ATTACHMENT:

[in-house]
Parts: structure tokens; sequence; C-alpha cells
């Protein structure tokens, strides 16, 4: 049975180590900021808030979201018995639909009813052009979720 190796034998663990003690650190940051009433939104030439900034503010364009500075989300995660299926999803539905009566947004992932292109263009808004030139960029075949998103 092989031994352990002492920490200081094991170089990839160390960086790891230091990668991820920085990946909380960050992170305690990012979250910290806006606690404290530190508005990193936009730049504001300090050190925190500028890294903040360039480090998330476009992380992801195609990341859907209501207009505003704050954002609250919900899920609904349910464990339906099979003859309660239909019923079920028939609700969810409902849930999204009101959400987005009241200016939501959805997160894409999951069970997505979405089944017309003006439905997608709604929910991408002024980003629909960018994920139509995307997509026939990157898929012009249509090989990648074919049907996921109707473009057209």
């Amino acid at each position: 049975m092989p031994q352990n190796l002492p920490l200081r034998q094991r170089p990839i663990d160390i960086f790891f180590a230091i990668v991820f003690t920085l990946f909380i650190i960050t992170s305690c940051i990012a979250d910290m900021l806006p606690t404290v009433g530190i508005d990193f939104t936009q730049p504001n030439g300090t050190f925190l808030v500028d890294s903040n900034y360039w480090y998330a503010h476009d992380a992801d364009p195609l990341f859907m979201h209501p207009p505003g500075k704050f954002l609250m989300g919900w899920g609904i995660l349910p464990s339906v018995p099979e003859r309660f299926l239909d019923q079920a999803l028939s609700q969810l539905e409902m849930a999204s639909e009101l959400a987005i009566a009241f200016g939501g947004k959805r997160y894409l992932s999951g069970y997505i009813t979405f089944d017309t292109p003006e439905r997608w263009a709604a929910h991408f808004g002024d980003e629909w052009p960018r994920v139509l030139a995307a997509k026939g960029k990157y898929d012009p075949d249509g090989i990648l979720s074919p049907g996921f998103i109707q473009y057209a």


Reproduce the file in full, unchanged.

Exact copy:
[in-house]
Parts: structure tokens; sequence; C-alpha cells
């Protein structure tokens, strides 16, 4: 049975180590900021808030979201018995639909009813052009979720 190796034998663990003690650190940051009433939104030439900034503010364009500075989300995660299926999803539905009566947004992932292109263009808004030139960029075949998103 092989031994352990002492920490200081094991170089990839160390960086790891230091990668991820920085990946909380960050992170305690990012979250910290806006606690404290530190508005990193936009730049504001300090050190925190500028890294903040360039480090998330476009992380992801195609990341859907209501207009505003704050954002609250919900899920609904349910464990339906099979003859309660239909019923079920028939609700969810409902849930999204009101959400987005009241200016939501959805997160894409999951069970997505979405089944017309003006439905997608709604929910991408002024980003629909960018994920139509995307997509026939990157898929012009249509090989990648074919049907996921109707473009057209």
């Amino acid at each position: 049975m092989p031994q352990n190796l002492p920490l200081r034998q094991r170089p990839i663990d160390i960086f790891f180590a230091i990668v991820f003690t920085l990946f909380i650190i960050t992170s305690c940051i990012a979250d910290m900021l806006p606690t404290v009433g530190i508005d990193f939104t936009q730049p504001n030439g300090t050190f925190l808030v500028d890294s903040n900034y360039w480090y998330a503010h476009d992380a992801d364009p195609l990341f859907m979201h209501p207009p505003g500075k704050f954002l609250m989300g919900w899920g609904i995660l349910p464990s339906v018995p099979e003859r309660f299926l239909d019923q079920a999803l028939s609700q969810l539905e409902m849930a999204s639909e009101l959400a987005i009566a009241f200016g939501g947004k959805r997160y894409l992932s999951g069970y997505i009813t979405f089944d017309t292109p003006e439905r997608w263009a709604a929910h991408f808004g002024d980003e629909w052009p960018r994920v139509l030139a995307a997509k026939g960029k990157y898929d012009p075949d249509g090989i990648l979720s074919p049907g996921f998103i109707q473009y057209a």